However, all-cause mortality studies show white potatoes are healthier than other vegetables. A 2017 meta-analysis of vegetables found that a serving of potatoes reduced the chance of premature death by 22%, compared with 13% for vegetables overall.10

One way that potatoes are exceptional is how filling they are. A 1995 study reviewed 38 foods to see how filling they were compared with white bread, and potatoes landed at the top of the chart–over three times as filling as white bread. That’s almost twice as much satiety as any other carbohydrate-rich food.11 It’s not fully understood why this is, but one suspect is a protein in potatoes (potato protease inhibitor II) that suppresses appetite.12

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Chart showing high satiety of potatoes
The Great White Potato laughs at your feeble attempts to predict its satiety index!

Unfortunately, that doesn’t hold for french fries or potato chips. The health benefits of potatoes do seem strong enough to make frying them overall neutral for health and longevity; they’re no longer as positive as other vegetables. I guess it’s better than other foods, like chicken, which shift from a neutral food to statistically harmful food when fried.13


As we’ve seen, many commonly-held beliefs about nutrition may not be as clear-cut as they seem. Nevertheless, we can support our health and longevity goals by staying informed and making thoughtful food choices. So, go ahead and enjoy that baked potato, prioritize fresh fruits, avoid preserved foods, and remember that sugar, when consumed as a dessert or topping, isn’t all bad!


1. Is all sugar equally harmful for longevity?

No, not all sugar is equally harmful. While excessive sugar consumption can lead to health issues, a 2019 14 study debunked one of the diet myths by stating that adding sugar to the diet from snacks or toppings, excluding sugary beverages, actually reduced premature death by 20% or 10%, respectively, for about one serving per day. After that serving, there was no further harm or benefit for consuming more.

2. Is fructose, found in high fructose corn syrup (HFCS), bad for longevity?

Contrary to diet myths, fructose does not seem to affect longevity when not in liquid form. Studies comparing diets with moderate fructose vs. low fructose found that moderate fructose diets led to more weight loss, and adding 30-60g of fructose to a daily diet did not change lipid or glucose biomarkers.

3. Is canned fruit a healthy option?

Canned fruit, despite being fruit, can be unhealthy due to added sugars and preservatives. While fresh fruit reduces premature death by about 10% for a 100g serving, the same-sized serving of canned fruit can increase the chance of early death by 13%. Frozen fruit is a better alternative as it retains healthy nutrients without the negative effects of canning.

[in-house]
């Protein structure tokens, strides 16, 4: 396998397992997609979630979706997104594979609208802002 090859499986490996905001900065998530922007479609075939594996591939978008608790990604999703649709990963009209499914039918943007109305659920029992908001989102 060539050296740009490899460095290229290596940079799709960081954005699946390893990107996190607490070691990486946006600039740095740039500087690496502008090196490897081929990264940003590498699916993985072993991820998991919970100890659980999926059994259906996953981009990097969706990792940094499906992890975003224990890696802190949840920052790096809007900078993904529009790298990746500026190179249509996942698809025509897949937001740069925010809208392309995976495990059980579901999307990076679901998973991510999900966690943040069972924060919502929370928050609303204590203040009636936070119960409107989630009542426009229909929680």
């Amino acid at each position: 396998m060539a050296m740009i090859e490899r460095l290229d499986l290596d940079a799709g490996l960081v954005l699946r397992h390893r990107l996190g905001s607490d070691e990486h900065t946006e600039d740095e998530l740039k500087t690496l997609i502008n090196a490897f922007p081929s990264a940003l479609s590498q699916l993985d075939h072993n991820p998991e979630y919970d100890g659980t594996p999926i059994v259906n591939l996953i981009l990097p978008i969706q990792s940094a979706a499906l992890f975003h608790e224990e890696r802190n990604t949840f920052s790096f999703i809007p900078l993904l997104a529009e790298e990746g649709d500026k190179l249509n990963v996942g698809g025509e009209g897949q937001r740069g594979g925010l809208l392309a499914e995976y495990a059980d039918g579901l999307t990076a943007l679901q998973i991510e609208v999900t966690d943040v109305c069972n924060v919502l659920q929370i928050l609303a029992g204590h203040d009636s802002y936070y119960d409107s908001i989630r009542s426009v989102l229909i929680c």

4. Are all processed foods unhealthy?

Not all processed foods are unhealthy. The term “processed foods” can be misleading. Many processed foods, such as whole grain cereals, nut bars, or hummus, can be healthy. The concern lies with preserved meats, like ham, pastrami, sausage, and salami, which are associated with health risks due to added chemicals and processes that enhance flavor and preservation.

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5. Are potatoes a victim of diet myths, and can they be a healthy vegetable choice?

Potatoes, often misunderstood due to diet myths, can actually be a healthy vegetable choice when consumed in their natural form. They are nutrient-dense and packed with vitamins, minerals, and fiber. All-cause mortality studies even show that a serving of potatoes reduces the chance of premature death more than other vegetables, by 22% compared to 13% for vegetables overall.


  1. Association between added sugar intake and mortality is nonlinear and dependent on sugar source in 2 Swedish population–based prospective cohorts
  2. The effect of two energy-restricted diets, a low-fructose diet versus a moderate natural fructose diet, on weight loss and metabolic syndrome parameters: a randomized controlled trial
  3. Dietary Fructose and Glucose Differentially Affect Lipid and Glucose Homeostasis
  4. Fruit and vegetable intake and the risk of cardiovascular disease, total cancer and all-cause mortality—a systematic review and dose-response meta-analysis of prospective studies
  5. Nutritional comparison of fresh, frozen, and canned fruits and vegetables II. Vitamin A and carotenoids, vitamin E, minerals and fiber
  6. IARC Monographs evaluate consumption of red meat and processed meat
  7. The Cancer Atlas
  8. Unprocessed Red and Processed Meats and Risk of Coronary Artery Disease and Type 2 Diabetes – An Updated Review of the Evidence
  9. Chemical hazards in smoked meat and fish
  10. Fruit and vegetable intake and the risk of cardiovascular disease, total cancer and all-cause mortality—a systematic review and dose-response meta-analysis of prospective studies
  11. The Satiety Index
  12. Potato protease inhibitor II suppresses postprandial appetite in healthy women: a randomized double-blind placebo-controlled trial
  13. Association of fried food consumption with all-cause, cardiovascular, and cancer mortality: prospective cohort study
  14. Swedish study